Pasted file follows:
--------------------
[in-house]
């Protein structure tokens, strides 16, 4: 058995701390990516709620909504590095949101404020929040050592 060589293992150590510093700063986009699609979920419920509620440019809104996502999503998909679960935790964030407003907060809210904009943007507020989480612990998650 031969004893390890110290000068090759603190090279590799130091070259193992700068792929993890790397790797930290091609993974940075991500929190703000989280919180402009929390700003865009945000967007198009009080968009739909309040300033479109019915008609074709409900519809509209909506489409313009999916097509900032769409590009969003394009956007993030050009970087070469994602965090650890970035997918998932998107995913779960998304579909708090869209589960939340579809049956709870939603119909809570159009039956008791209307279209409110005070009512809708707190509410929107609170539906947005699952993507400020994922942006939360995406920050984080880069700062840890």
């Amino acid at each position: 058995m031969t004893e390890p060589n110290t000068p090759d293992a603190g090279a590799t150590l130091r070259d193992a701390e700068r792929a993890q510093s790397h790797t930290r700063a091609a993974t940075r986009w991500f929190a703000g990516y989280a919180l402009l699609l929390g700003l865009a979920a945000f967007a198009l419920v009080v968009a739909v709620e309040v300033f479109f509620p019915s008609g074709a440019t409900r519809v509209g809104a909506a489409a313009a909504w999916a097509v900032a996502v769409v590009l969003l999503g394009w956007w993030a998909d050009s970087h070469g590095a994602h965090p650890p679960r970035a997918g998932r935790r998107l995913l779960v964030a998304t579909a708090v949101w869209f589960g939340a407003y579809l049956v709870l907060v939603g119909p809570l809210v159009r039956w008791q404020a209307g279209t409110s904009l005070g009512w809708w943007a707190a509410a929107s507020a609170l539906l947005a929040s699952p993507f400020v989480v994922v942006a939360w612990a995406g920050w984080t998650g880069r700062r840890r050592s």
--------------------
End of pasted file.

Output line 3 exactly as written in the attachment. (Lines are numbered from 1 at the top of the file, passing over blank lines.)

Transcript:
């Amino acid at each position: 058995m031969t004893e390890p060589n110290t000068p090759d293992a603190g090279a590799t150590l130091r070259d193992a701390e700068r792929a993890q510093s790397h790797t930290r700063a091609a993974t940075r986009w991500f929190a703000g990516y989280a919180l402009l699609l929390g700003l865009a979920a945000f967007a198009l419920v009080v968009a739909v709620e309040v300033f479109f509620p019915s008609g074709a440019t409900r519809v509209g809104a909506a489409a313009a909504w999916a097509v900032a996502v769409v590009l969003l999503g394009w956007w993030a998909d050009s970087h070469g590095a994602h965090p650890p679960r970035a997918g998932r935790r998107l995913l779960v964030a998304t579909a708090v949101w869209f589960g939340a407003y579809l049956v709870l907060v939603g119909p809570l809210v159009r039956w008791q404020a209307g279209t409110s904009l005070g009512w809708w943007a707190a509410a929107s507020a609170l539906l947005a929040s699952p993507f400020v989480v994922v942006a939360w612990a995406g920050w984080t998650g880069r700062r840890r050592s």